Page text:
12
$\begingroup$

Ok, I read about the Supernova of type Ia and I found out that there are two detonations happening. First one is in helium shell around the white dwarf and second one seems to be triggered by the first one and it is the main part of whole supernova. I did not find how this helium shell explodes at all so that`s what I am looking for. Thanks in advance!

$\endgroup$
10
$\begingroup$

Nobody really knows how type Ia supernovae detonate (or deflagrate) - there are a number of possibilities. The "vanilla" possibility is not what you state in your question, it is that the white dwarf accretes sufficient mass that it approaches the Chandrasekhar limit and becomes dense enough in its core to commence carbon burning.

However, the emerging diversity that is seen among type Ia supernovae, once thought to be a single population, suggests there may be other possibilities. There is some evidence that white dwarfs may explode at masses well below the Chandrasekhar limit. If a white dwarf in a binary accretes enough He-rich matter, this can become compressed enough to ignite He burning near the surface (this happens at a lower density threshold than Carbon burning). This then drives a shock wave into the white dwarf and the compression caused by this can ignite the carbon.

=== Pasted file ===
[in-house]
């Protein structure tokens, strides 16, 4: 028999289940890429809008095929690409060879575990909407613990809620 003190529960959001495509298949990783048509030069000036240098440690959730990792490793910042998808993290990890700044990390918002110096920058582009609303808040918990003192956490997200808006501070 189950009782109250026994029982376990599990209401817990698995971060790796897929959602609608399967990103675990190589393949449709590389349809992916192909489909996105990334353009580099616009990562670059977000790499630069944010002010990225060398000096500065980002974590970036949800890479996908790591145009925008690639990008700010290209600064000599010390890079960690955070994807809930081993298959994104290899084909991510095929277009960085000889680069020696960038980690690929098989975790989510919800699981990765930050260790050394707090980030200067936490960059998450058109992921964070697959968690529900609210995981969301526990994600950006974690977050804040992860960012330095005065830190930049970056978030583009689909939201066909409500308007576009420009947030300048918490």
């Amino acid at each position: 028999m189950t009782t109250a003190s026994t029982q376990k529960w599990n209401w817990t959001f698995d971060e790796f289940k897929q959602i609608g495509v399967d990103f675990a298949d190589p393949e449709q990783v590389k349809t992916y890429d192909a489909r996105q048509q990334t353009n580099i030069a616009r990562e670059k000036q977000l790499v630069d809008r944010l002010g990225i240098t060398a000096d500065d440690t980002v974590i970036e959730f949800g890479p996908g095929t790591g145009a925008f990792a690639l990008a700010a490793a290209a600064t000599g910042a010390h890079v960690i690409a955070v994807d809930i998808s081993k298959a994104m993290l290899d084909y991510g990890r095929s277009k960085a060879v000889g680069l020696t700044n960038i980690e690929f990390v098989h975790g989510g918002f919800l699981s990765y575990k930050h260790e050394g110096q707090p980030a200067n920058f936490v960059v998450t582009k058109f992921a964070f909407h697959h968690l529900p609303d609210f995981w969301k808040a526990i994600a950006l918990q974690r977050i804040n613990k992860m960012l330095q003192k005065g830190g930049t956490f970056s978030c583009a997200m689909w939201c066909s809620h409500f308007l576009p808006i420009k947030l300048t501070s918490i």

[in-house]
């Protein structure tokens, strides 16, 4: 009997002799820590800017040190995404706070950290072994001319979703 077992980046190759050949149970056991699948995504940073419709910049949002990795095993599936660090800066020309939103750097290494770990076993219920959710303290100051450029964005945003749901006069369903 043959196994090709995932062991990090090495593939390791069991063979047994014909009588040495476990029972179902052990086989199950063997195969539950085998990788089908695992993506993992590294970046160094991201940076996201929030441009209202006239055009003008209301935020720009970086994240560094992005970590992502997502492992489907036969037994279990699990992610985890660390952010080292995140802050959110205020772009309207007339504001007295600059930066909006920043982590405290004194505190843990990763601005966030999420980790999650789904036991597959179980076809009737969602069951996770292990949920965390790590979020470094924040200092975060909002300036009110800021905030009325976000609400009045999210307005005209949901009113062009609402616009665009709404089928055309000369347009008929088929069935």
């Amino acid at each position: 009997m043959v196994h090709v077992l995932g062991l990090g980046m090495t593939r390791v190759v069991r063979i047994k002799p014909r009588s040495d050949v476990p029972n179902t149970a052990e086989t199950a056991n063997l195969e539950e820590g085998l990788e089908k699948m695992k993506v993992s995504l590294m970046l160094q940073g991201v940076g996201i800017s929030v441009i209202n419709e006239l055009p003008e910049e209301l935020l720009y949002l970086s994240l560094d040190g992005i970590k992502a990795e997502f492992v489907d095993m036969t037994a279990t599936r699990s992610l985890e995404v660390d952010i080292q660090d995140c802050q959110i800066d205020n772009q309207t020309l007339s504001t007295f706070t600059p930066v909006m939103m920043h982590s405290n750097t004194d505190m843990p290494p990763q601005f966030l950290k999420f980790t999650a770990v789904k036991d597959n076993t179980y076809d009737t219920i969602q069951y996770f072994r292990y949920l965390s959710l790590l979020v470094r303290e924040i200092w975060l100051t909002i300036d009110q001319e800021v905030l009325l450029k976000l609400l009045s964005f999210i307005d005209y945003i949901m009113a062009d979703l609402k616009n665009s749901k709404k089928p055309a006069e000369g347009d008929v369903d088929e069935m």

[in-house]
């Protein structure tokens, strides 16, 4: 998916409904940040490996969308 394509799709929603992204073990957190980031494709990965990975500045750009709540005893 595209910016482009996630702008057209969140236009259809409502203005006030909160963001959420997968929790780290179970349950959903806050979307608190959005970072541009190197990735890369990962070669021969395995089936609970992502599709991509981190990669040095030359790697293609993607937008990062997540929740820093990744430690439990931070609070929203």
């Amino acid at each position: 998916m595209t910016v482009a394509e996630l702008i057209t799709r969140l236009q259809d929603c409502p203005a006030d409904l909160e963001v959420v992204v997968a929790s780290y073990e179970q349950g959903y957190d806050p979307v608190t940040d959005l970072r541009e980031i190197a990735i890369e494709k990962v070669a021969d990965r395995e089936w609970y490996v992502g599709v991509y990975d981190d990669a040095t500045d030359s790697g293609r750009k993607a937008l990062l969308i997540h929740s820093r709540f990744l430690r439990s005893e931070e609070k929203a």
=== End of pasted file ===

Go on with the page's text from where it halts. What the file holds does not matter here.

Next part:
Why does the He "explode"? Well, the accreted He will form an electron-degenerate layer at the surface. A fundamental property of this degenerate gas is that the pressure is independent of the temperature. Thus, if the He ignites then at least initially, the temperature goes up but the pressure does not. Since the He fusion rate depends on something like $T^{40}$ this allows a runaway reaction to develop that could be characterised as an "explosion" in the surface layers.

| improve this answer | |
$\endgroup$
  • $\begingroup$ Thanks! Just.. what do you mean by T40? $\endgroup$ – Vojta Klimes Dec 14 '15 at 13:17
  • 1
    $\begingroup$ @VojtaKlimes Temperature to the power of 40. i..e if you increase the temperature by 1%, the reaction rate goes up by a factor of 45. $\endgroup$ – Rob Jeffries Dec 14 '15 at 14:33

Your Answer

By clicking “Post Your Answer”, you agree to our terms of service, privacy policy and cookie policy

Not the answer you're looking for? Browse other questions tagged or ask your own question.